Sleep apnoea and Afib risk in unselected pacemaker patients

  • Marti-Almor J & al.
  • Heart Rhythm
  • 4 Sep 2019

  • curated by Sarfaroj Khan
  • UK Clinical Digest
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Takeaway

  • In unselected pacemaker patients, severe sleep apnoea (SA) was associated with a higher incidence of significant atrial fibrillation (Afib) and persistent Afib, which increased more rapidly in severe SA patients over time.

Why this matters

  • Findings suggest that pacemakers with SA detection algorithms may have a beneficial role as a screening tool in pacemaker patients at risk for arrhythmia-associated events.

Study design

  • The REgistry of Sleep APnea monItoring and Atrial Fibrillation in pacemakeR patiEnts (RESPIRE) study assessed the association between SA and Afib in patients with dual chamber pacemakers equipped with the SA monitoring feature (n=553).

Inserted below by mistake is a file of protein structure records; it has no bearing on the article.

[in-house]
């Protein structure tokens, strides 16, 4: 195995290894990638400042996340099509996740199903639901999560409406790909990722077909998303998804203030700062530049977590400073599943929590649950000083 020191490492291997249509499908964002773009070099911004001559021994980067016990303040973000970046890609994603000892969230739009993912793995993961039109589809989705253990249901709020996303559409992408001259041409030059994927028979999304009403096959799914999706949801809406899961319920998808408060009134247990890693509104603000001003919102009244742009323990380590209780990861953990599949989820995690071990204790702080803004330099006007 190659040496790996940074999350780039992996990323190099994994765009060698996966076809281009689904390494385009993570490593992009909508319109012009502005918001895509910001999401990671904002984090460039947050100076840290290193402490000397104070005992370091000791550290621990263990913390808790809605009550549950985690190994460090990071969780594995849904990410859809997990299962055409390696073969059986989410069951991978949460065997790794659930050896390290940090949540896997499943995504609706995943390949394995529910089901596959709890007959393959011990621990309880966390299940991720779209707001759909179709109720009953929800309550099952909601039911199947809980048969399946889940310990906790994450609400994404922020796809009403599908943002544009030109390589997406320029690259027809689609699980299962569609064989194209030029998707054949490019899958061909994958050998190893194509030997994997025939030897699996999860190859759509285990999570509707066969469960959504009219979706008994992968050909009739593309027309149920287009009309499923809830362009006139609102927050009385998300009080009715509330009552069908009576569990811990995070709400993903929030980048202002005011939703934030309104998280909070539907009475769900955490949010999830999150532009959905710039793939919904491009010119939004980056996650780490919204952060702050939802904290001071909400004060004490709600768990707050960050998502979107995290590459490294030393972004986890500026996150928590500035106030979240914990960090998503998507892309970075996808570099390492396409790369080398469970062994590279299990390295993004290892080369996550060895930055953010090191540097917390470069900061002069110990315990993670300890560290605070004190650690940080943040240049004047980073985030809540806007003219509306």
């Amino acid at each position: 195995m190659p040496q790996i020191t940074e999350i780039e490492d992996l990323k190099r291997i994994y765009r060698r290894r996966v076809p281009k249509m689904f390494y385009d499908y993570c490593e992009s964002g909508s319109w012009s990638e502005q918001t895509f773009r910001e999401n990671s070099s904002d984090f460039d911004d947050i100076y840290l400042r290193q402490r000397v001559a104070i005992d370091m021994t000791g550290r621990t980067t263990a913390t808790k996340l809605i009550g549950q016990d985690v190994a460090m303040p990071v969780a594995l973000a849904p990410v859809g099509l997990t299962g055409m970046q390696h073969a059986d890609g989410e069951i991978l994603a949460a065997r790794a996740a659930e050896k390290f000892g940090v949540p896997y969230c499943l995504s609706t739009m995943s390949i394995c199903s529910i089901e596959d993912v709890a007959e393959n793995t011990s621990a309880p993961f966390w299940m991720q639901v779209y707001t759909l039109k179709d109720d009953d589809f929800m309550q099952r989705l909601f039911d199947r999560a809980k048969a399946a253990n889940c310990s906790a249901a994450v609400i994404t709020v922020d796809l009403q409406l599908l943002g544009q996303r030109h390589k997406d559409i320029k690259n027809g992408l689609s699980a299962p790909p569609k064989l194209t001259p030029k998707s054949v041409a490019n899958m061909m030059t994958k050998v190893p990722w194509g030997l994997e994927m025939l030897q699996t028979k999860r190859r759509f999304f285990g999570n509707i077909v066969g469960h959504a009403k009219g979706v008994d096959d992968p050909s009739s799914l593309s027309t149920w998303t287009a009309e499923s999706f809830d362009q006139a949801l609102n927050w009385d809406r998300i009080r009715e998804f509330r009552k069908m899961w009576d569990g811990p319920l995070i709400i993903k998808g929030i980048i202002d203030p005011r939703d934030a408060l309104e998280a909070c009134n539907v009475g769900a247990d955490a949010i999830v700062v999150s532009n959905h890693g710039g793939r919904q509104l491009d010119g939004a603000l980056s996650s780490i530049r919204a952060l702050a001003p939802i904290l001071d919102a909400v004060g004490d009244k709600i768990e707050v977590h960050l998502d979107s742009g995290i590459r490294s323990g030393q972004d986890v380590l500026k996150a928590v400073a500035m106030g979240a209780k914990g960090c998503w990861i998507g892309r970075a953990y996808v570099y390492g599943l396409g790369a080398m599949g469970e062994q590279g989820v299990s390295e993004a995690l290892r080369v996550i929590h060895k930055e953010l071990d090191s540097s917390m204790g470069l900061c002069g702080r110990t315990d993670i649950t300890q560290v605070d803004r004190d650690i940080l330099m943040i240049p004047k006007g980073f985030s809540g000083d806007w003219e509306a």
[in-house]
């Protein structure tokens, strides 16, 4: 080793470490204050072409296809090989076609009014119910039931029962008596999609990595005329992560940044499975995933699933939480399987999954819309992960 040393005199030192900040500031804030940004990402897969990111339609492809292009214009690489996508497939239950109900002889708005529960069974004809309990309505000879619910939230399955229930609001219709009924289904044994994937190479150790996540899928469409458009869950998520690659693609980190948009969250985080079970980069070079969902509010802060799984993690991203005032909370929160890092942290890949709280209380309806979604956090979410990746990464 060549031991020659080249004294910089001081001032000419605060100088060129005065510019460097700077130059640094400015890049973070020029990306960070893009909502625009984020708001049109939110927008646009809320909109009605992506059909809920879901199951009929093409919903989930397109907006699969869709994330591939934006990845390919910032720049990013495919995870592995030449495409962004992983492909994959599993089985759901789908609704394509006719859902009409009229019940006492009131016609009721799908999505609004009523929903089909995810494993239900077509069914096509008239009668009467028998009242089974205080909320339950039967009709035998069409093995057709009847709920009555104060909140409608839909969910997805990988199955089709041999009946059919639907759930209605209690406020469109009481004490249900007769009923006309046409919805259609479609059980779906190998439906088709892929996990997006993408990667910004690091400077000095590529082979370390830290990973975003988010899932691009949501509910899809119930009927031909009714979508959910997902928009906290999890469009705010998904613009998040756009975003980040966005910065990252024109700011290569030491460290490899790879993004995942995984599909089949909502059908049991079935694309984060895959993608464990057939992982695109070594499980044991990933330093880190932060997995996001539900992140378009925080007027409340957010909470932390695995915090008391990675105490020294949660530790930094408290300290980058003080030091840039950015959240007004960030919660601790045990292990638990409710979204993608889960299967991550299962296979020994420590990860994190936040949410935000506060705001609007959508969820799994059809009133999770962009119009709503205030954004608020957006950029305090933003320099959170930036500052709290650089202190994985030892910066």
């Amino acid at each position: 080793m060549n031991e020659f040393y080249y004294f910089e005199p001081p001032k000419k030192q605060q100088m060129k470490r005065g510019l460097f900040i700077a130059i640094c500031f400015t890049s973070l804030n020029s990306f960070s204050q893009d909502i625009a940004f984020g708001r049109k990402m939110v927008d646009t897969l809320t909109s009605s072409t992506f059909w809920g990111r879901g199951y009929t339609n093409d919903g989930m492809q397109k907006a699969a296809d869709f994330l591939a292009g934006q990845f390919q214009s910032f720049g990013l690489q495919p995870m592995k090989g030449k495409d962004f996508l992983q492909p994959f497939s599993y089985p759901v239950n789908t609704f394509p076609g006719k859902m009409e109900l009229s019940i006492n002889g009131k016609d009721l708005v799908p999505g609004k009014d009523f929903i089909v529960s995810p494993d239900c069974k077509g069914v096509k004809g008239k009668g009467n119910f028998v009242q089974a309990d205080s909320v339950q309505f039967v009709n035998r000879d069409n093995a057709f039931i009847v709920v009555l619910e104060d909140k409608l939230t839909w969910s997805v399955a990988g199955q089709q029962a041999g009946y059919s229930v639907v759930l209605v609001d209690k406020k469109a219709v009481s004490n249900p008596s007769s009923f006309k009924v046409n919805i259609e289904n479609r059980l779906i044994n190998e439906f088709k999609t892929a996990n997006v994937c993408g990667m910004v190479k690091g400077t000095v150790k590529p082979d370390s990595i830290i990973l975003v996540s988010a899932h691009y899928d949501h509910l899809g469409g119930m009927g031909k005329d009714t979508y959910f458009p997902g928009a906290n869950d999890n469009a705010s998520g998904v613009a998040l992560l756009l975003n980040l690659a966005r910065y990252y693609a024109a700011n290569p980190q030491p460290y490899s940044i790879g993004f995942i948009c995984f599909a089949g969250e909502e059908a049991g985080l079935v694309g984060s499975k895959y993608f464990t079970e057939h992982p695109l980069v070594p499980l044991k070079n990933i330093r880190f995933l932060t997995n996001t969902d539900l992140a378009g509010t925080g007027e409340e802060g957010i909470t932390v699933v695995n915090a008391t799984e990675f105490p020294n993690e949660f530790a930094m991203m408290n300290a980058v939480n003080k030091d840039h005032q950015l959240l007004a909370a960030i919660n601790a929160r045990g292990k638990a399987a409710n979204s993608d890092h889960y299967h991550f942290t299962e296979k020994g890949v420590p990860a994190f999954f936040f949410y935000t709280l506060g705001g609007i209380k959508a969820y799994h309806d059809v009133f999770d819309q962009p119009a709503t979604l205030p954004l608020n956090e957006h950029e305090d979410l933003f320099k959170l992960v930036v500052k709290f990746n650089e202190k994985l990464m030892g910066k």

• Funding: None disclosed.

Key results

  • At 12 months, 31.1% of patients were detected with severe SA.
  • Patients with severe SA vs those without had higher incidence of significant Afib (25.0% vs 13.9%; difference, 11.1%; 95% CI, 3.7%-18.4%; P=.002).
  • At 12 months, patients with severe SA vs those without had a higher risk of incidence of:
    • significant Afib (relative risk [RR], 1.89; 95% CI, 1.45-2.47) and
    • persistent Afib (RR, 2.29; 95% CI, 1.41-3.73).
  • Patients with severe SA vs those without had no intergroup difference in the overall rate of major serious adverse events (2.8%; 95% CI, −0.8 to 6.3%; P=.065).
  • Component analyses of patients with severe SA vs those without showed:
    • significant difference in death (5.1% vs 2.4%; 95% CI, 0.05-5.4%; P=.023) and
    • no significant difference in myocardial infarction (0.2%; P=.33), stroke (0.7%; P=.12) or re-intervention (−0.2%; P=.59).

Limitations

  • Observational design.

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